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El Paso herald. (El Paso, Tex.) 1901-1931, May 06, 1920, HOME EDITION, Image 4

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Thursday May 6, 1920.
i hicago. HL. May s. TesterdaVa
I rd.cuon made late in tne day oy
on" of the leading merchants here.
that a general cut in all price was
duf was followed today. Foreshad
ow mg a reduction In the prices of all
foods, corn registered a decline of 1
c"n on the open market, with grain
xh biting weakness, while provisions
held firm.
Merchandise Is due for a sharp
Flimp, following public announce
ment that a big dealer sold 3.000.000
tards of bolt sUk down to 2 a yrd
below the prevailing price. These
sales included all lines of manufac
tured silks.
One prominent State street mer
c l-ant pointed out that many stocks
were altogether too large, that there
t ad been a backward spring and that
etailers would begin soon to cut
i '-.- s in an effort to more their
A tightening of money has been ap
parent m New York, .and this Is ex
pected to hare its effect on banks
throughout the United States.
The recent experience in Japan,
where only the most prompt action
p-t nted a definite panic also Is
een as an Indication that the world
's due to get back to "safe, normal
5 Percent Cat In Japan.
naka. Japan, May 6 Drapers here
and a.t Kyoto today were advertising
heap eals to liquidate stocks, the
I'-admcr cotton and silk piece goods
who esalers reducing prices 50 per
cent. 533 APPLY FOR WORK.
There were 625 applicants for work
at the city employment bureau dur
nc the week ending Thursday, said
ti- report to the council of the bu--au
manager, J. Y. Fraser. Fourteen
mm were permanently placed in ad
dition to two ex-soldiers. Day work
for "90 women was found, and 13
omen were placed in permanent po
s tions
Mrs. Whitlow Had Lived
In Hope Of Eegaining
Her Health Family
Was Uneasy Ahout Her
Says She Has Gained Fif
teen Pounds On Tanlac
And Is Now Perfectly
Well And Strong.
For a long time," said Mrs. M. T.
Whitlow, of 2705 Sast Graoe street.
Itichmond, Va. "I lived in hopes that
some day I would get back my health.
ird by the hem or xaaiac my wisn
i as at last come true, for
. and
gained fifteen pounds in weight and
ten pounds in
strong; well
am now
t nf knv whit It was to feel
hungry, and just had to force myself
to eat a little something to keep
alive. What I did eat seemed to do
ine no good, and I got In such a badly
run-down condition that I had to have
someone to do my housework. I was
so nervous, weax and dixxy that T
Chicago, 11U May 6 The National
Catholic Laymen's council, to act aa
a congress for correlating the work
of Catholic laymen's organizations In
the United States, was organized to
night by representatives of 27 lay
Arrangements were made to raise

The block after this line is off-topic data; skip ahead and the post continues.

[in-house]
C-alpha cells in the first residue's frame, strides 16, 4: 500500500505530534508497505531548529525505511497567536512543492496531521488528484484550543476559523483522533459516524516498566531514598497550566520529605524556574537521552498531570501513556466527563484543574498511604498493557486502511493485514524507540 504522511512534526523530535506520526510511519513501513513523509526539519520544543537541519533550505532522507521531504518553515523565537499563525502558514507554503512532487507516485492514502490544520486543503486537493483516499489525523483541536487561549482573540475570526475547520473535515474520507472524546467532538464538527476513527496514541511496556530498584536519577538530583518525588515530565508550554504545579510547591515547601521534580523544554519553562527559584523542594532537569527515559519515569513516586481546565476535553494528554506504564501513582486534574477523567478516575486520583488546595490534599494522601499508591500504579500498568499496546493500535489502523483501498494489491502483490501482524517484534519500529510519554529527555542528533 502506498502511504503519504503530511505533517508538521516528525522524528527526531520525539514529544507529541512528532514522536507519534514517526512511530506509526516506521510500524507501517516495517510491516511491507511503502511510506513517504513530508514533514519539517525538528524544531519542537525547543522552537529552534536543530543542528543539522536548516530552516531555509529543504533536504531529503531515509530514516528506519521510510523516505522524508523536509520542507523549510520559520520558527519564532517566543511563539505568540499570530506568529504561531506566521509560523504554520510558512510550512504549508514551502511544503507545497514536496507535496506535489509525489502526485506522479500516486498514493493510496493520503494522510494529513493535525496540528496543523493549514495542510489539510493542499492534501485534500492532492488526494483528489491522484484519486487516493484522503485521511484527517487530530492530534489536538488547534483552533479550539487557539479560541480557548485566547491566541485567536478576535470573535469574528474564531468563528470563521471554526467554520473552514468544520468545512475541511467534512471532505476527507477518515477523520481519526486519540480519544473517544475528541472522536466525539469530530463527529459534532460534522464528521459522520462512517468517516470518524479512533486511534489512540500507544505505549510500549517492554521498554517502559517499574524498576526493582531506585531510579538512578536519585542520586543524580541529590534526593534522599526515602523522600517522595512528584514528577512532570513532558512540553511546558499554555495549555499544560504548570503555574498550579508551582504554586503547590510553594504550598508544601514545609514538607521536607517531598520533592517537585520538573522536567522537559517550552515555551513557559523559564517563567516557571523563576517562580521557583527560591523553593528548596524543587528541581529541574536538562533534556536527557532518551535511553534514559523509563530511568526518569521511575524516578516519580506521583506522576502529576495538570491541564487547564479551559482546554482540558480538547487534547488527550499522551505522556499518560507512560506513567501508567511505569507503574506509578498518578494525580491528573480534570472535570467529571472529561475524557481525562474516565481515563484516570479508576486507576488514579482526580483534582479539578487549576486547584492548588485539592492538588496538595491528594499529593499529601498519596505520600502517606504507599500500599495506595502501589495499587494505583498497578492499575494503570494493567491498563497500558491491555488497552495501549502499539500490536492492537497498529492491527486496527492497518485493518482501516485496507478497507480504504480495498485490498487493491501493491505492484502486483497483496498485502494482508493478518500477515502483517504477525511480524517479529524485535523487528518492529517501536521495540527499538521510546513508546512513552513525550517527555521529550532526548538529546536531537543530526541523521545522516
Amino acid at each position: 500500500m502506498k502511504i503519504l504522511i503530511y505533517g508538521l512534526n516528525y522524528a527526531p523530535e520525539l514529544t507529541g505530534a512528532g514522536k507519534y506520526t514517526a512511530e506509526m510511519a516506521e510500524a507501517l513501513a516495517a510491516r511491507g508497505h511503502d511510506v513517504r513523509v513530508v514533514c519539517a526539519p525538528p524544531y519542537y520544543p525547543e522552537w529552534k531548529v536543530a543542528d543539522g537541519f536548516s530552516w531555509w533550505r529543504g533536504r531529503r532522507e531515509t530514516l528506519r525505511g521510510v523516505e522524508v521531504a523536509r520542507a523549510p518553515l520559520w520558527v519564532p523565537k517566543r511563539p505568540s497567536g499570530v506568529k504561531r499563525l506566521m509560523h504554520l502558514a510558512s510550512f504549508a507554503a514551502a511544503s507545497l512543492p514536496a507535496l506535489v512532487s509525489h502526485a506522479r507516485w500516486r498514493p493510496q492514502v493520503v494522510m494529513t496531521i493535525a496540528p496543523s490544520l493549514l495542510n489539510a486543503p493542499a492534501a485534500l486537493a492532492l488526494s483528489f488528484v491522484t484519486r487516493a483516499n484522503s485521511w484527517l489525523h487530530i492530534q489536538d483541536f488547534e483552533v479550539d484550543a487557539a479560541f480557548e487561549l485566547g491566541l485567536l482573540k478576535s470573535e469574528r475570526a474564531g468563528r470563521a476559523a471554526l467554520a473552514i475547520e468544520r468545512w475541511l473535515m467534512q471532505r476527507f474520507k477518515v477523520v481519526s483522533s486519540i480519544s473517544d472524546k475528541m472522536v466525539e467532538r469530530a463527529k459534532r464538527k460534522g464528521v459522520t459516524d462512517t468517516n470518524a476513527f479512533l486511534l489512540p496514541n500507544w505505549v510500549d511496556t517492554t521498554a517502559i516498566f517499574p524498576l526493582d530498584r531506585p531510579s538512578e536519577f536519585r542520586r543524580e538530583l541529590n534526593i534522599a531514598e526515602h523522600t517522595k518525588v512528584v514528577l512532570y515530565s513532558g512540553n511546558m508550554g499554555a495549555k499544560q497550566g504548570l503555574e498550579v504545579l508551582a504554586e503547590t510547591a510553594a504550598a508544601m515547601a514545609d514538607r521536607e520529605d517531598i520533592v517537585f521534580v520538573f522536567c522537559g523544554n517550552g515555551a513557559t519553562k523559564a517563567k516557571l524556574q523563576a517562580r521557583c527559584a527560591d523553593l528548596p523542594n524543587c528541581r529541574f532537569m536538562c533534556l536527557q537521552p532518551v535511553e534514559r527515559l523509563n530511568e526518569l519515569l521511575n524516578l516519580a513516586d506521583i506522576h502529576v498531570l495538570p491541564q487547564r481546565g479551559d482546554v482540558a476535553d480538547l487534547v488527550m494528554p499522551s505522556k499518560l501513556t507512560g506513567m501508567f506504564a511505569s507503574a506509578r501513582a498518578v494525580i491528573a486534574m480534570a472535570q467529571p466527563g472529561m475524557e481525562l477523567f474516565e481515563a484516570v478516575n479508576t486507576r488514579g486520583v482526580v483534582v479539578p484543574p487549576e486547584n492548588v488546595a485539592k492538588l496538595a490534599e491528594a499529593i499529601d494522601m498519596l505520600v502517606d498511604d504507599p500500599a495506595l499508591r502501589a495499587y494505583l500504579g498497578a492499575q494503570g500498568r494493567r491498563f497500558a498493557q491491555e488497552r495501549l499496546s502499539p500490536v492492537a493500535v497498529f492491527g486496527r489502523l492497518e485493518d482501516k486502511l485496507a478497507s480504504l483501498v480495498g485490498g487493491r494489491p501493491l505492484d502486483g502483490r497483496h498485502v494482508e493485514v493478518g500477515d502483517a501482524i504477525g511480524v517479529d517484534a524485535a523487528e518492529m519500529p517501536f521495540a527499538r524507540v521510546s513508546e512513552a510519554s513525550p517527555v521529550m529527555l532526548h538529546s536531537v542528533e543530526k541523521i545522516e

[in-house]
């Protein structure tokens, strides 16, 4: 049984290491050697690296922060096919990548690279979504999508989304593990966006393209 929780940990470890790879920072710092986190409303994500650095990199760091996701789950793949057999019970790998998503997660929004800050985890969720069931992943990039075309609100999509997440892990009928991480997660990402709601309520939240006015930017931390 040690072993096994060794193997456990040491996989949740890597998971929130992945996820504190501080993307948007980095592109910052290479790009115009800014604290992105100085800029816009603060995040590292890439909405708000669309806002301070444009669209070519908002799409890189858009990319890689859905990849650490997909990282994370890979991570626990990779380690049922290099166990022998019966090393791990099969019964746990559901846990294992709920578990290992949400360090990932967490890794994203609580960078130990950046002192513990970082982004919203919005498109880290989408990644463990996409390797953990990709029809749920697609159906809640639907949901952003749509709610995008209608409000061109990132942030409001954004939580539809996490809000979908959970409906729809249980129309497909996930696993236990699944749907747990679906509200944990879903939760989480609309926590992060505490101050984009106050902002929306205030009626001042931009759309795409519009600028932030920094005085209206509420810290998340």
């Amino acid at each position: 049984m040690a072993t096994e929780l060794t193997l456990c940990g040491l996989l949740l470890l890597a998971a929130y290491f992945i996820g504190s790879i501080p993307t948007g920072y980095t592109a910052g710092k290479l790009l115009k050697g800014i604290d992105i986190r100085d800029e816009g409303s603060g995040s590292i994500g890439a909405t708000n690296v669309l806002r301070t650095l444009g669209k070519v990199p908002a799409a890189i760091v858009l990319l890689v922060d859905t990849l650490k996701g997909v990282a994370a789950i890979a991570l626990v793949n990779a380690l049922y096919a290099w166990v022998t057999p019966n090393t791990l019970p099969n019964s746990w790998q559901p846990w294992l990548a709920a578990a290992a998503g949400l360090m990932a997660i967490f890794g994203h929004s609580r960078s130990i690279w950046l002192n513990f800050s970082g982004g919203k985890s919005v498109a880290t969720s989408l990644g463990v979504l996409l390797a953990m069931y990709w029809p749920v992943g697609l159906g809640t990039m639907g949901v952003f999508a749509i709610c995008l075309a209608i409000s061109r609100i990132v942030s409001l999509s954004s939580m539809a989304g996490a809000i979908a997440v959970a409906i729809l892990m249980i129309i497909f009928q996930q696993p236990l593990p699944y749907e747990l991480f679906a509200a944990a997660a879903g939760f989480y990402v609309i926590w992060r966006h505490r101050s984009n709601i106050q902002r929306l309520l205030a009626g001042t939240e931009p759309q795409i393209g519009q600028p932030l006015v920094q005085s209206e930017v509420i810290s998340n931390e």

120.900,000 among American Catholics,
the Interest to be need in support of
church work and in combating bol
shevism. anarchy and all Isms.'
Each diocese in the country will bo
represented by one delegate in the
Officers and directors of the Borth
Tlgre Mining company were re
elected for the ensuing year at the
annual meeting held Wednesday in
the offices of N. G Bnchoz A Co..
Hotel Sheldon. Those present for the
meeting were president R. P. Brown,
Douglas. Ariz and John J. Hill. J.
A. Coggin and W H. Vance, direc
tors A flotation plant is now la process
of construction by the company on
property about 00 miles south of
Douglas in the HI Tigre district of
Sonora. Mexico. A large force of
workmen will probably complete the
plant so It will be ready for opera
tion by June 1. according to Mr.
Brown. The stockholders are mostly
El Paso and Douglas people.
St- Louis, Mo. May t Effort to
consolidate under syndicate owner
ship about 40 coal mining compan
ies in southern Illinois is being made
by New York interests, says Louis
J. Xlcolaus. vice president of the
Stttel-Nlcolaus investment company
here which is promoting the project.
could not get out of my chair with
out holding onto something to keep
from falling. Sometimes there was
such a swimming in my head that
everything seemed to be whirling
around, and for two or three months
I was so sick and weak that my
family were all uneasy about me.
Finally I went to a hospital for treat
ment, but this nor anything else did
me any good. There was a sickening
taste in my mouth all the time and
my nerves were completely shattered.
At night I would just lie wide awake,
suffering, worrying and wondering If
there was nothing made that would
help me. In the mornings I always
felt so bad that I could not get up
until late in the day, and then could
do nothing but sit around.
"But thanks to Tanlac my condition
is altogether different now. I had
not finished the first bottle before I
was feeling like a different person.
My appetite returned. I was sleeping
better and began to feel like stirring
around. Now I am able to do all my
own work, for I am feeling perfectly
well and strong. Every sign of
stomach trouble, nervousness and
dizziness has left me and my appetite
is so good that I can hardly get
enough to eat. Besides eating three
hearty meals a day I take a lunch
between meals and enjoy every
mouthful. If Tanlac has done no
mors than get me off of milk and
toast I would think it a grand medi
cine, but since I am able to eat just
anything and everything and feel so
well I can't praise it enough."
Tanlac is sold in El Paso by Kelly
& Pollard. Adv.
A Perfect Oxford Fit
An oxford that slips at the heel is enough to ruin
any man's good disposition. Look at the one above.
It is a Walk-Over combination last It is built two
widths narrower at instep and heel than other ox